Doctrine of ‘Relative Impotency’ in matters of annulment of marriage

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In the matter of: Sanu V/s Sandeep (Mat. Appeal No. 491 of 2018, High Court of Kerala, Date of Decision: 01.08.2018, Coram: C.K. Abdul Rehim & R. Narayana Pisharadi, JJ.) it was held that:

i.          A party is impotent if his or her mental or physical condition makes consummation of the marriage a practical impossibility. Incapacity for sexual intercourse is an essential ingredient of impotency. Impotency in the law of divorce means incapacity to perform the act of sexual intercourse, that is to say, inability to copulate.

ii.         Impotency is the lack of ability to perform full and complete sexual intercourse. Such inability may arise from a variety of causes including mental and physical disability. When a husband abstains from or fails to attempt intercourse with his wife the inference of incapacity is even stronger and the onus is on him to rebut that presumption.

iii.       Invincible and persistent repugnancy on the part of the spouse to the act of consummation amounts to impotency.

iv.        Impotency means physical or psychological and incurable incapacity to consummate the marriage. It means the incapacity to perform full and natural intercourse. It may be due to an organic defect, or, due to invincible repugnance, or, due to hatred for sexual intercourse. It need not be due to physical incapacity and may be caused by the mental or physical condition which would render normal intercourse impossible. It may be pathological or psychological, permanent or temporary.

v.         Relative impotency denotes a situation where a person is incapable of sexual intercourse with a particular person though he/she is capable of sexual intercourse with another person.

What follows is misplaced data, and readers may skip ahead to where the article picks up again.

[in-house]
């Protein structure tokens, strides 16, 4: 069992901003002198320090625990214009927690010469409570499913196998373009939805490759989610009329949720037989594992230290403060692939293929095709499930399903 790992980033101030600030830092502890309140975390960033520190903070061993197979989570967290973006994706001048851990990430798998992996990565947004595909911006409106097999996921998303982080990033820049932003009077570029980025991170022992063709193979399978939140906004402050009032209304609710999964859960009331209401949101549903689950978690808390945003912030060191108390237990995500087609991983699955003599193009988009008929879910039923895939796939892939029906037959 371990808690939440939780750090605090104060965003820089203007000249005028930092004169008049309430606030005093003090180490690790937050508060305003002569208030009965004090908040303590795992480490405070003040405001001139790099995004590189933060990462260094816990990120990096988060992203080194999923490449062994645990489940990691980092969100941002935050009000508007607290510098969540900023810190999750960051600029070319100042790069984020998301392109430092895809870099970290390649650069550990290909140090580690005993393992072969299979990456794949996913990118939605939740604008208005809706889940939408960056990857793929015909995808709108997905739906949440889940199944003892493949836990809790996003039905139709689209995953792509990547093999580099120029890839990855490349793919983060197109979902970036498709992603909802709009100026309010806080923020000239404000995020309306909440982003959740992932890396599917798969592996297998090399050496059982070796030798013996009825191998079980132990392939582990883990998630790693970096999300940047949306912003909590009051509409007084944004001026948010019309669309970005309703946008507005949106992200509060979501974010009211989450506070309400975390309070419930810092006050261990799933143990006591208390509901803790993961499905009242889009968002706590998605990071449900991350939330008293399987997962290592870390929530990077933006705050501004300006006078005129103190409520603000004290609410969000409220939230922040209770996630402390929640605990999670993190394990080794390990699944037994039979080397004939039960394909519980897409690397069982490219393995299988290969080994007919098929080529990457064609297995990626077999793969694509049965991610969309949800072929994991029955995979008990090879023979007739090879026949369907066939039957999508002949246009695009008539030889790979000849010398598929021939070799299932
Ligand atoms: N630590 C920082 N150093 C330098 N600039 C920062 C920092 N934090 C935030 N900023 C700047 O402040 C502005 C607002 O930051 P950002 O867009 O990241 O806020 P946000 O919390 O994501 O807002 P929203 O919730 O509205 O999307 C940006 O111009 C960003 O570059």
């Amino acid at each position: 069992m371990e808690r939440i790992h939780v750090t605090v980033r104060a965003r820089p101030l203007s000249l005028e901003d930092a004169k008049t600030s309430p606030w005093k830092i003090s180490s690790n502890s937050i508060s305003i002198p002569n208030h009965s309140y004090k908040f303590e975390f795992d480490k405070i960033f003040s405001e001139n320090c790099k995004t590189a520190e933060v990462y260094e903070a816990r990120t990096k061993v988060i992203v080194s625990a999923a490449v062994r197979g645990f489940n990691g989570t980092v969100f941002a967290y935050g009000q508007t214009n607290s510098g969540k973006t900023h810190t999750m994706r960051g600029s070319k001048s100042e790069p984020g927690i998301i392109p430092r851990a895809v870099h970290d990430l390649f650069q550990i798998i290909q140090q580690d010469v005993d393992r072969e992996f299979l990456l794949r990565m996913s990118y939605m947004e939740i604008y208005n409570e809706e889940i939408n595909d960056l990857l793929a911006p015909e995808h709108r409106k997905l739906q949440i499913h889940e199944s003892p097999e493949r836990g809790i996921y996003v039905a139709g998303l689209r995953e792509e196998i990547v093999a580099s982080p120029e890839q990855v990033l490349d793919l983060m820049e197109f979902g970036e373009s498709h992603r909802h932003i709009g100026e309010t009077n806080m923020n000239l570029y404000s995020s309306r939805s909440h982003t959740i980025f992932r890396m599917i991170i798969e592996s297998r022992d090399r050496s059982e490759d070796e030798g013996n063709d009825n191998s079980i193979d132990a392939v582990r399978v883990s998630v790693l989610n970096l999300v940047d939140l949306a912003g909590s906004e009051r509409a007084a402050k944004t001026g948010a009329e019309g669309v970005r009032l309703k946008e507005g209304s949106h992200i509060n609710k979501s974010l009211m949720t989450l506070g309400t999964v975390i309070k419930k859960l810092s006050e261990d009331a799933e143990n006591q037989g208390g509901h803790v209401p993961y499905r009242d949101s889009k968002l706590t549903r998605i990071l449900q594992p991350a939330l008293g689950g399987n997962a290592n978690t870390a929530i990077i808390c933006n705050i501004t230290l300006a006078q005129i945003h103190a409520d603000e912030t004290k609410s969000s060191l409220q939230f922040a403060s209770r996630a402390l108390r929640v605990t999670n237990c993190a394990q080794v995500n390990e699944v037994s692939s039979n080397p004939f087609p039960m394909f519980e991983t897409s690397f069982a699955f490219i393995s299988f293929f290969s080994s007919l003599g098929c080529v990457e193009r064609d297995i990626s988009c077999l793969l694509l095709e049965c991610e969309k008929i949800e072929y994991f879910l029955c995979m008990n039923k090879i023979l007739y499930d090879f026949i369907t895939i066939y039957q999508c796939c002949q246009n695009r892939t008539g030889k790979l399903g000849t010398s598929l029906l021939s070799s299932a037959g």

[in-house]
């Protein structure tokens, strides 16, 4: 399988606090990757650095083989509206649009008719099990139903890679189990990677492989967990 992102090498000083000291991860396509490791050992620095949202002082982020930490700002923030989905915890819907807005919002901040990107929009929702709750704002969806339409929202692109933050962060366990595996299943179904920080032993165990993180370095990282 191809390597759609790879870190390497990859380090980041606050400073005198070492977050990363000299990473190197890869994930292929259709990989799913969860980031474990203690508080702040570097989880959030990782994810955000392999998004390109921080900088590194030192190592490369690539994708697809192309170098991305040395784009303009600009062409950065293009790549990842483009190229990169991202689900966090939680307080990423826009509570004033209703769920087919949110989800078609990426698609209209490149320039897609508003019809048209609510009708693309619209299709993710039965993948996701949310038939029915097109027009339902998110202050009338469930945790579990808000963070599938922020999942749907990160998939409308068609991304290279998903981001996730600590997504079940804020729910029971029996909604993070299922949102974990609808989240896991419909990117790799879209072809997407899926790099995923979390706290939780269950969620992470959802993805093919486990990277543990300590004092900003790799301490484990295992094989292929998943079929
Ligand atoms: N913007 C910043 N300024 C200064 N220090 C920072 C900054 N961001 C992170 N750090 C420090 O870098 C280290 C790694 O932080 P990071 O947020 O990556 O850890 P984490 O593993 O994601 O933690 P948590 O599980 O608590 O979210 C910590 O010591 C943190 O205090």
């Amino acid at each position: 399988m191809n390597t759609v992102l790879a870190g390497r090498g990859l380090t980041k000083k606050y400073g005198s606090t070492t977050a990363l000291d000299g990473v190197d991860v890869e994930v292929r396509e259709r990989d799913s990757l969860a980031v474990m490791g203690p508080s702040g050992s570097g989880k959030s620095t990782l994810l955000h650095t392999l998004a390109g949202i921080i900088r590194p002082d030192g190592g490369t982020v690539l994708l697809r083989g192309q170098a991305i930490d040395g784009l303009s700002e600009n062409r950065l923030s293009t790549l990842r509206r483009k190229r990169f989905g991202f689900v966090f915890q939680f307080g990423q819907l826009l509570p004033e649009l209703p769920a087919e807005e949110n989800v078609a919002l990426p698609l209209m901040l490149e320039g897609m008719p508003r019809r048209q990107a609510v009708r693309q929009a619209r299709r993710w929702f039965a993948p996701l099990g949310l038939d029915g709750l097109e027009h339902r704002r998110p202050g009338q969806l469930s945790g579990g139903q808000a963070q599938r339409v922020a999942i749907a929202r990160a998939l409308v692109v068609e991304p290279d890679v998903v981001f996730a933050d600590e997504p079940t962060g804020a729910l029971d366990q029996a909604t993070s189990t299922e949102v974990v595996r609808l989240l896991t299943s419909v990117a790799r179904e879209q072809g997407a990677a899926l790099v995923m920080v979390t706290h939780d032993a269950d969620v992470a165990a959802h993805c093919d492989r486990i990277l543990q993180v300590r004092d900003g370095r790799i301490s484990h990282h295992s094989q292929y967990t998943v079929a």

vi.        A person may generally be capable of performing sexual act yet he may be incapable of it vis-à-vis a particular person. The incapability may be either physical or mental. It sometimes happens that a person is capable of having sexual intercourse, but incapable of performing it with a particular individual. In such a case the person must be regarded as impotent in relation to that particular individual regardless of his potency in general.

vii.       It is possible that a man is impotent in respect of one woman though he can perform sexual act with other women. A man may be impotent vis-à-vis his wife, though he may not be impotent vis-à-vis any other woman.

viii.     According to Section 12 (1) (a) of the Hindu Marriage Act, 1955 (‘HMA’), any marriage solemnised, whether before or after the commencement of the HMA shall be voidable and may be annulled by a decree of nullity on the ground that the marriage has not been consummated owing to the impotency of the respondent-spouse.

ix.        That a bare perusal of Section 12 (1) (a) of the HMA would show that mere non-consummation of marriage is not sufficient for granting a decree for annulment of marriage. Non-consummation of marriage has to be due to the impotence of either spouse.

x.         Marriage without sex is an anathema (See: Rita V/s Balkrishan, AIR 1973 Delhi 200). Relative impotency is a ground for annulment of marriage.

About Shivam Goel

Shivam GoelShivam Goel; B.Com (H), LL.B. (Delhi University), LL.M. (NUJS, Kolkata); Author of: Corporate Manslaughter and Corporate Homicide: Scope for a New Legislation in India, Partridge India, 2015; Associate, S.G. & Co. (New Delhi); advocate.shivamgoel@gmail.com

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